The Sarabite: Towards an Aesthetic Christianity

There is a continuous attraction, beginning with God, going to the world, and ending at last with God, an attraction which returns to the same place where it began as though in a kind of circle. -Marsilio Ficino

Thursday, January 19, 2006

CD Review- Courperin's Tenebrae Lessons



This is the best CD of Baroque music I have yet to hear. Though treating a very sacred subject (the Tenebrae Lessons of the Triduum Sacrum) in a very secular way, Couperin has made these texts shimmer with beauty.

Although this recording might be a little "inauthentic" since the harpsichord instead of the organ is used in the basso continuo, I have heard at least one more "authentic" recording of this work, and it did not have the same effect that this presentation by Les Arts Florissants did.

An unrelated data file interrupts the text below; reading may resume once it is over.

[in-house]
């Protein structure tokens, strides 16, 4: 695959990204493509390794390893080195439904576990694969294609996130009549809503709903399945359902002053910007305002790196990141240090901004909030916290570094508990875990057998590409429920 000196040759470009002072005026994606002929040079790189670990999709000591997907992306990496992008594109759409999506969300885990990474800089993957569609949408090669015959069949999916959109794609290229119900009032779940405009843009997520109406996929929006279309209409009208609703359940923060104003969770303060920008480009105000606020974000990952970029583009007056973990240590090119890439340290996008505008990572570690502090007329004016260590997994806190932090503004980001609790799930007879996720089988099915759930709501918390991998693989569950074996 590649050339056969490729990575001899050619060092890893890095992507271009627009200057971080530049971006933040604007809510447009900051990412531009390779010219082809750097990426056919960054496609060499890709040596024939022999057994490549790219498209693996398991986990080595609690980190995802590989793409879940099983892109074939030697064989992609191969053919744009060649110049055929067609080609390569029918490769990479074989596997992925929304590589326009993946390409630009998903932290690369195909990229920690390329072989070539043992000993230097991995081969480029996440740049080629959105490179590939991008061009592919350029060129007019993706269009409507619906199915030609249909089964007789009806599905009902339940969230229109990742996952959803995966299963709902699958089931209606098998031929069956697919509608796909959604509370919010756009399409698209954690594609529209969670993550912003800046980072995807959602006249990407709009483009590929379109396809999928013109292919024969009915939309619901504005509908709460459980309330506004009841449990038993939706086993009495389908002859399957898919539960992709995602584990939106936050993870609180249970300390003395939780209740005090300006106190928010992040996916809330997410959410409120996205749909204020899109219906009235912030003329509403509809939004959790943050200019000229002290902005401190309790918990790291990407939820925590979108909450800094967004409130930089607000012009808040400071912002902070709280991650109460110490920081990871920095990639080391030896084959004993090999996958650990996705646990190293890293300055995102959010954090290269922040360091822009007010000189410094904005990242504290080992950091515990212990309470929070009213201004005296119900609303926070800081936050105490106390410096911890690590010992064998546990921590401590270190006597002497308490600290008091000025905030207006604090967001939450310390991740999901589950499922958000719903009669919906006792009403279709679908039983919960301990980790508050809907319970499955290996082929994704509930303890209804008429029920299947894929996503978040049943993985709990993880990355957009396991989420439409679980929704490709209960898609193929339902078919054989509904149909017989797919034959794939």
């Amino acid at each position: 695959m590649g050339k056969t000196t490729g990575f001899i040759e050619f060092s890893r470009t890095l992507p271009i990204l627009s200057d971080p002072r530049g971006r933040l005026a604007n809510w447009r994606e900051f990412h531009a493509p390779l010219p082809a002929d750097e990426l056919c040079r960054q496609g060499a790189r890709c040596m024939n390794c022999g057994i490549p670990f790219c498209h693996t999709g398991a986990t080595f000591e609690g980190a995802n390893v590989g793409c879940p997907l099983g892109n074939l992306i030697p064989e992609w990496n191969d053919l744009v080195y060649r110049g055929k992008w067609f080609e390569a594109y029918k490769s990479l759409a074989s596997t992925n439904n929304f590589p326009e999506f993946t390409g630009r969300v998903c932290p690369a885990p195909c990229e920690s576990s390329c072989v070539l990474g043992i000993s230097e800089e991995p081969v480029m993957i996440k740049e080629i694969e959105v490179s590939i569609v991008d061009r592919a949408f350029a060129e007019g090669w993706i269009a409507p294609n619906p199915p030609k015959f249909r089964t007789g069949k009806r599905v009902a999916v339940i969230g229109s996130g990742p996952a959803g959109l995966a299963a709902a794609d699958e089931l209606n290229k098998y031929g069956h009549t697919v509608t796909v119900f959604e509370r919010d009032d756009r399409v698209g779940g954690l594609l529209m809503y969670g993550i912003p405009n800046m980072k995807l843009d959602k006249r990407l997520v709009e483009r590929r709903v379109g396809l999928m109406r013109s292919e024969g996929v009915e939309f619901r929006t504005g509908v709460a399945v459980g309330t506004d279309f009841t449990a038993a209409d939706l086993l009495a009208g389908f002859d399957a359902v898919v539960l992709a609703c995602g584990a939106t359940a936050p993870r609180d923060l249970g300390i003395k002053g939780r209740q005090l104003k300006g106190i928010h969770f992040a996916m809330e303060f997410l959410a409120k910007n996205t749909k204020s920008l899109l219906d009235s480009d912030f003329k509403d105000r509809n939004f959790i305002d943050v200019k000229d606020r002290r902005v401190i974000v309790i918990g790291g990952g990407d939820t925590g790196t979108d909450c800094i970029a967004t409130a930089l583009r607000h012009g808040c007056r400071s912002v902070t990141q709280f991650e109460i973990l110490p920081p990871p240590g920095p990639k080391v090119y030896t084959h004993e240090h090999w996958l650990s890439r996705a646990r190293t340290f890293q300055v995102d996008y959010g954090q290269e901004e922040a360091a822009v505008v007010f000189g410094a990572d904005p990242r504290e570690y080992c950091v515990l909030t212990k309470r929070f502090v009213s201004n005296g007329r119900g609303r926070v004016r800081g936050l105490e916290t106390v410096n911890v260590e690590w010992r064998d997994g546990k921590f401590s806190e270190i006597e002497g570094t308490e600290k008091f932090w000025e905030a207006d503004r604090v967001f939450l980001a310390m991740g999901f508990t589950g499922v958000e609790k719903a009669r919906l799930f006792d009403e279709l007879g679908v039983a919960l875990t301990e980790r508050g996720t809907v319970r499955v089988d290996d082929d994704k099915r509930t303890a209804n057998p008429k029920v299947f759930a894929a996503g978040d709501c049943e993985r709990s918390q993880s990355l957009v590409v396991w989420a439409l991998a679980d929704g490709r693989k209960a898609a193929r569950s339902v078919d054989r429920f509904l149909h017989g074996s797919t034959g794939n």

Find it here

3 Comments:

At 4:26 PM, Anonymous Anonymous said...

Can I just inform you that Couperin himself wrote in the preface that EITHER organ or harpsichord could be used for his Tenebrae. What Christie does is perfectly acceptable.

 
At 5:55 AM, Blogger Pseudo-Iamblichus said...

Thank you, I just assumed that since it was a "church work", the organ might have been a more "authentic sound". Were there harpsichords in churches in 18th century France?

Anyway, I am just an amateur at this anyway. I know what I like, but that's about it. Thanks for informing me.

 
At 10:29 AM, Blogger Sprezzatura said...

There certainly were harpsichords in churches in 18th century France - often they were played during times when the organ was silent - so Lent was among those times. OTOH, most places ignored the direction and kept playing their organs through Lent.

My preferred continuo realisation of the bass line in Couperin's Trois Le¸ons de Ténèbres is organ, bass viol and theorbo. But then I'm a lute and theorbo player, so I am definitely biased.

 

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